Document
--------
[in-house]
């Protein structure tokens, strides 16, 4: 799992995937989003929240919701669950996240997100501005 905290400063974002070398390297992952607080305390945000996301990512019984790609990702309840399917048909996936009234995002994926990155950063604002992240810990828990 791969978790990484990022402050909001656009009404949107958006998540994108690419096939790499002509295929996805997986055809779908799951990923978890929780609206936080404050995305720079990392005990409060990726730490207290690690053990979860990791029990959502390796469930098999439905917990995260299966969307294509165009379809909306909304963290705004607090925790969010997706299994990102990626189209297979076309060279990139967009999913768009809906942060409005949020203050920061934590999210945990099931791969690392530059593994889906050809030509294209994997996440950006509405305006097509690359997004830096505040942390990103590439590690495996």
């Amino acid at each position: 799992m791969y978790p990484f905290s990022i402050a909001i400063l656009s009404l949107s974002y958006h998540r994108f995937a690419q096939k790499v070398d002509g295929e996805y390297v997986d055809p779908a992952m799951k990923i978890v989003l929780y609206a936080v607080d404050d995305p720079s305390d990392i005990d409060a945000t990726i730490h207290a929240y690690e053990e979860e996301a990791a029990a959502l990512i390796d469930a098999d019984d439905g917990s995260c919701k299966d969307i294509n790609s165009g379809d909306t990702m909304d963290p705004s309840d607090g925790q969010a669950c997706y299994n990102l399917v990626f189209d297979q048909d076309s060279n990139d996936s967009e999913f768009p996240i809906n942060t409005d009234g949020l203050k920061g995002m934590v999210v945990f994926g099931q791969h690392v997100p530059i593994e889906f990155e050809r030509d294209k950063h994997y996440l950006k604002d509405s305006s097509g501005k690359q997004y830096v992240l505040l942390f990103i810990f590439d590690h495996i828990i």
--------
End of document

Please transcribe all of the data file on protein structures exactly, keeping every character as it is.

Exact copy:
[in-house]
């Protein structure tokens, strides 16, 4: 799992995937989003929240919701669950996240997100501005 905290400063974002070398390297992952607080305390945000996301990512019984790609990702309840399917048909996936009234995002994926990155950063604002992240810990828990 791969978790990484990022402050909001656009009404949107958006998540994108690419096939790499002509295929996805997986055809779908799951990923978890929780609206936080404050995305720079990392005990409060990726730490207290690690053990979860990791029990959502390796469930098999439905917990995260299966969307294509165009379809909306909304963290705004607090925790969010997706299994990102990626189209297979076309060279990139967009999913768009809906942060409005949020203050920061934590999210945990099931791969690392530059593994889906050809030509294209994997996440950006509405305006097509690359997004830096505040942390990103590439590690495996």
């Amino acid at each position: 799992m791969y978790p990484f905290s990022i402050a909001i400063l656009s009404l949107s974002y958006h998540r994108f995937a690419q096939k790499v070398d002509g295929e996805y390297v997986d055809p779908a992952m799951k990923i978890v989003l929780y609206a936080v607080d404050d995305p720079s305390d990392i005990d409060a945000t990726i730490h207290a929240y690690e053990e979860e996301a990791a029990a959502l990512i390796d469930a098999d019984d439905g917990s995260c919701k299966d969307i294509n790609s165009g379809d909306t990702m909304d963290p705004s309840d607090g925790q969010a669950c997706y299994n990102l399917v990626f189209d297979q048909d076309s060279n990139d996936s967009e999913f768009p996240i809906n942060t409005d009234g949020l203050k920061g995002m934590v999210v945990f994926g099931q791969h690392v997100p530059i593994e889906f990155e050809r030509d294209k950063h994997y996440l950006k604002d509405s305006s097509g501005k690359q997004y830096v992240l505040l942390f990103i810990f590439d590690h495996i828990i």